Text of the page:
In the guidance notice, BaFin makes special referrals to the requirements for an efficient and constructive enquiry concerning the legal qualification of token. BaFin particularly criticises incomplete attachments and documentation. According to BaFin, some early applications were submitted without any documents attached, and some documents that were required for the regulatory classification (e.g. White Paper/General Terms) have been in part amended without notification. Documents showed contradictory statements, or questions of BaFin were not sufficiently answered. Irrelevant answers of token issuers regarding the assessment posed a particular nuisance to BaFin.

To ensure a timely and orderly process BaFin thus requests submission of all relevant and updated documents. Additionally, BaFin requests a substantiated self-assessment of the legal qualification which should be based on the information provided by BaFin. BaFin further recommends initiating contact at an early stage to allow for a duly response with regard to ICO timeframes and deadlines. The case-by-case review is often time consuming, especially with regard to the possibility to draft and accept a securities or capital investment prospectus. We can deliver the right advice for an efficient enquiry process with BaFin.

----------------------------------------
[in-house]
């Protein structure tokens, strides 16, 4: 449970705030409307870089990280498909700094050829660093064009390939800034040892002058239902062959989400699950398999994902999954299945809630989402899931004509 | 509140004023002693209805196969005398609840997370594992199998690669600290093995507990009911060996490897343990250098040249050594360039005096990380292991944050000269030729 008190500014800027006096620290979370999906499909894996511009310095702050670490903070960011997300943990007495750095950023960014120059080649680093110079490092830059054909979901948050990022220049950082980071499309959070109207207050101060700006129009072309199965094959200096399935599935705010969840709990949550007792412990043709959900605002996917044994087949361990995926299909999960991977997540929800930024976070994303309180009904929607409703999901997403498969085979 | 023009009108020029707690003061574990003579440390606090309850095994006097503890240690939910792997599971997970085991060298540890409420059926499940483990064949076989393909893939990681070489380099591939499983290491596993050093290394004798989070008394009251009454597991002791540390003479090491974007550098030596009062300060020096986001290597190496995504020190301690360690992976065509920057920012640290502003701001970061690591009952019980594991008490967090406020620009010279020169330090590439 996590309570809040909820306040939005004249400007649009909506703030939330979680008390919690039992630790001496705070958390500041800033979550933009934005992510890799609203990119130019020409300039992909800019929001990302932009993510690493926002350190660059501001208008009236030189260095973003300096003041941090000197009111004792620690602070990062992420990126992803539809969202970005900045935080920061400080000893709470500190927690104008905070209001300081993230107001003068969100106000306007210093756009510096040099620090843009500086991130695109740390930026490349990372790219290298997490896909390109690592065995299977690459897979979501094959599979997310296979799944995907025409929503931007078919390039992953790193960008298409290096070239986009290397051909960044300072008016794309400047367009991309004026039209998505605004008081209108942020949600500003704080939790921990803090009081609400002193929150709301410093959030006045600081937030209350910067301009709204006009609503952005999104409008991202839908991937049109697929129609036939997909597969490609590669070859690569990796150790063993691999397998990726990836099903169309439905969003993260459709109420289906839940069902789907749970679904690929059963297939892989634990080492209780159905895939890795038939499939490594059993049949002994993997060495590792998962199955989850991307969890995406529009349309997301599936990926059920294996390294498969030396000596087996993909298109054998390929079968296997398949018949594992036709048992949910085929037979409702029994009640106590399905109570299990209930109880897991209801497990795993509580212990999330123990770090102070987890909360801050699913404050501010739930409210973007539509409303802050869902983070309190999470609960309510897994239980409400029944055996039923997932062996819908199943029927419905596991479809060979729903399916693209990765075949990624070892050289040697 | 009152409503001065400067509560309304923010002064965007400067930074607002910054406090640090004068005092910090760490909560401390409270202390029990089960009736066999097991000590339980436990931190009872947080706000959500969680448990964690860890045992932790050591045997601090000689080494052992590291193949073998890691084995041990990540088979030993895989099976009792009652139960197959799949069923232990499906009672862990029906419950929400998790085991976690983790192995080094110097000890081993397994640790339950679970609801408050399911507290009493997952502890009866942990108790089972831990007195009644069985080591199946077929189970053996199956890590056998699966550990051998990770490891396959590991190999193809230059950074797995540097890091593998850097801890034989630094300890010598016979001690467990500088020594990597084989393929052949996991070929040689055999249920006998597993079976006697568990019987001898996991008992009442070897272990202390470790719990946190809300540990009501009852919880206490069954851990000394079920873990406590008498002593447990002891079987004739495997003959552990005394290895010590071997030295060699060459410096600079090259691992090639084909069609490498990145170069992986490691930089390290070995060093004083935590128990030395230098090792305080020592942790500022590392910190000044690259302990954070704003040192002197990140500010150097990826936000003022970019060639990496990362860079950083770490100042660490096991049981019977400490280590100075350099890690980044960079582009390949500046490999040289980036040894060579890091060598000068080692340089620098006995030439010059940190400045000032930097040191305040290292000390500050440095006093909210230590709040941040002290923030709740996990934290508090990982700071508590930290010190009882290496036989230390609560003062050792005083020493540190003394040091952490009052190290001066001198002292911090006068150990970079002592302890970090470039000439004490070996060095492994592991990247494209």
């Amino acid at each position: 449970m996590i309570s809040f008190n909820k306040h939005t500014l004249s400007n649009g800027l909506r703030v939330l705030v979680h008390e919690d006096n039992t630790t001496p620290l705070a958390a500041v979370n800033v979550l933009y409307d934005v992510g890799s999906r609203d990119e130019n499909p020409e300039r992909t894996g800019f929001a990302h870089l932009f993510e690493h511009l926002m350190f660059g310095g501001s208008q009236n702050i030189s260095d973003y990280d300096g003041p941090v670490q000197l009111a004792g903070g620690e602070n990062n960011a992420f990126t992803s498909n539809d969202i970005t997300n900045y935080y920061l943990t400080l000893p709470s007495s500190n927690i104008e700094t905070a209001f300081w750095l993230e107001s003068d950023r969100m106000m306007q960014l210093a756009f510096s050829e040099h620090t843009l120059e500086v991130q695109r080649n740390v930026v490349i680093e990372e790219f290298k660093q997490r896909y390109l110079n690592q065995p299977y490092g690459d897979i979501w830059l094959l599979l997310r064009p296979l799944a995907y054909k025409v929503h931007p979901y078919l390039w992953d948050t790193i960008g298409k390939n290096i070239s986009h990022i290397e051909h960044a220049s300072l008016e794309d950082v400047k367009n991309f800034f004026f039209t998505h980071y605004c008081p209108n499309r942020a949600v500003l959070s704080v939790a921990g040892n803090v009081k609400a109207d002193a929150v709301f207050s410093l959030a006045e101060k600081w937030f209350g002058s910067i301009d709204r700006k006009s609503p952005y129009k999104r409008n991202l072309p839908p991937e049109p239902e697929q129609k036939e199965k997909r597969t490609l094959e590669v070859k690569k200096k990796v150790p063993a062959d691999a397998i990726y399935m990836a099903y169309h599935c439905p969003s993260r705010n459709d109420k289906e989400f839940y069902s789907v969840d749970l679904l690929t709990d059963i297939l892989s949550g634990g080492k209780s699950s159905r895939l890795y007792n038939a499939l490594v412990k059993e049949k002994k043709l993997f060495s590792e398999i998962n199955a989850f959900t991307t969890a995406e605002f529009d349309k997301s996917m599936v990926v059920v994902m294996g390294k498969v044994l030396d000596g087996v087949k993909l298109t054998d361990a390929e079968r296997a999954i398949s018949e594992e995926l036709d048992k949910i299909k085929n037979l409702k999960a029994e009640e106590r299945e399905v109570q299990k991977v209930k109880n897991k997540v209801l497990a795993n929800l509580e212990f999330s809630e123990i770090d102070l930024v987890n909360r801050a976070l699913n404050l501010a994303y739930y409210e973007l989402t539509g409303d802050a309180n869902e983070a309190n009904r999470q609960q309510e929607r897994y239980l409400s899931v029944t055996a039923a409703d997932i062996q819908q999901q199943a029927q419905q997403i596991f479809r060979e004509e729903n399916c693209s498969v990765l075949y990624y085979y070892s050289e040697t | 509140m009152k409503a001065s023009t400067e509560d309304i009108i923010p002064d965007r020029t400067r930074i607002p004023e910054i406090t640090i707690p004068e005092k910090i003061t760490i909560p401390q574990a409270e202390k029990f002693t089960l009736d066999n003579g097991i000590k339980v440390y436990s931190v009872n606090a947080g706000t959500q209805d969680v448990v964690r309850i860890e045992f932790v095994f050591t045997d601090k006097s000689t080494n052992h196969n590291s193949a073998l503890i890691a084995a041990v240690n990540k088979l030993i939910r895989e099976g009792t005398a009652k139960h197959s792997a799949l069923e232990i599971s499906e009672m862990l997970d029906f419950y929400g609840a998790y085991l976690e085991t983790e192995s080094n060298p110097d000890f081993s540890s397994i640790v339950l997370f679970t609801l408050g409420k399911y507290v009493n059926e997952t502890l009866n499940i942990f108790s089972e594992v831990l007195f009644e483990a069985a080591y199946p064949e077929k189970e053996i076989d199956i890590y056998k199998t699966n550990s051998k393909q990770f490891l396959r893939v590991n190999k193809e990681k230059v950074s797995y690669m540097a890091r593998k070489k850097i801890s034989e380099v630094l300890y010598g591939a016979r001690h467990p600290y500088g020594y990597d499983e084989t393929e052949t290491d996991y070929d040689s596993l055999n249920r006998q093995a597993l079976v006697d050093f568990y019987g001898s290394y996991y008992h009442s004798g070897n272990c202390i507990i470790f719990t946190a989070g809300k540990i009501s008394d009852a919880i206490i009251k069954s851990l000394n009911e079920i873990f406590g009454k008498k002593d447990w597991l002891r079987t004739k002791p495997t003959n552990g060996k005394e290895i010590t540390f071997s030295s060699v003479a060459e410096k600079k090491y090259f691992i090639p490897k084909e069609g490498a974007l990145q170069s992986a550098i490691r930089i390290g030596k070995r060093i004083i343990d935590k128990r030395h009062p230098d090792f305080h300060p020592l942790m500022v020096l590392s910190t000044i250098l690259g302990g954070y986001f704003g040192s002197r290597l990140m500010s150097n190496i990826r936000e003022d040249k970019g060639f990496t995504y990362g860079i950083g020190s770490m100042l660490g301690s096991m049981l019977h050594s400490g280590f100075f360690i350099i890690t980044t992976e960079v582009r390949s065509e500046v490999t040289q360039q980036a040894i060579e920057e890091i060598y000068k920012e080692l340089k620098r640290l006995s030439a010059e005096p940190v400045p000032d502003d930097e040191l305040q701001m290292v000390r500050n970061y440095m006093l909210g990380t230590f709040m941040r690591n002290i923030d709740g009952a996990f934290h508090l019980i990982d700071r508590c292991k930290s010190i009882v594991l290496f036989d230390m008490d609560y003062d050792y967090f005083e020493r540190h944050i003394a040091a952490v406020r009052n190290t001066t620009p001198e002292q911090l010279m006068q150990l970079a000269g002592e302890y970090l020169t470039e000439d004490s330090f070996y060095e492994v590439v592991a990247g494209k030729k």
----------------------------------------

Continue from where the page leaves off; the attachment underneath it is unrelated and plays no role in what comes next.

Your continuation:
Confirmation of regulatory treatment

BaFin confirms its previous notices on ICOs differentiating utility token, currency token and security token. While “true” utility token are usually outside of any prospectus obligation or license requirement in Germany, currency token and security token fall within that scope. Hybrid forms require a case by case assessment of their functionality and content.